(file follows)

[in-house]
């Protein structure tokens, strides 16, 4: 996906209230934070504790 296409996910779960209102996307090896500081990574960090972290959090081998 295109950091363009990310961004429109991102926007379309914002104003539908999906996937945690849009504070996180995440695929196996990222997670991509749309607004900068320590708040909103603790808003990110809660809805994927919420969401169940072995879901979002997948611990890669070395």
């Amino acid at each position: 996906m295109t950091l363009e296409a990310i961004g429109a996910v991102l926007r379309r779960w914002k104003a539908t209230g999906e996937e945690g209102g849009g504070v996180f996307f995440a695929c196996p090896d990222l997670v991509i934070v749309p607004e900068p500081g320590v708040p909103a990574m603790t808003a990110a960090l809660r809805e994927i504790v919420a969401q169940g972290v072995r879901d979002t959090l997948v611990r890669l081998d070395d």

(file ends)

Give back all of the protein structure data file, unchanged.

[in-house]
């Protein structure tokens, strides 16, 4: 996906209230934070504790 296409996910779960209102996307090896500081990574960090972290959090081998 295109950091363009990310961004429109991102926007379309914002104003539908999906996937945690849009504070996180995440695929196996990222997670991509749309607004900068320590708040909103603790808003990110809660809805994927919420969401169940072995879901979002997948611990890669070395």
């Amino acid at each position: 996906m295109t950091l363009e296409a990310i961004g429109a996910v991102l926007r379309r779960w914002k104003a539908t209230g999906e996937e945690g209102g849009g504070v996180f996307f995440a695929c196996p090896d990222l997670v991509i934070v749309p607004e900068p500081g320590v708040p909103a990574m603790t808003a990110a960090l809660r809805e994927i504790v919420a969401q169940g972290v072995r879901d979002t959090l997948v611990r890669l081998d070395d």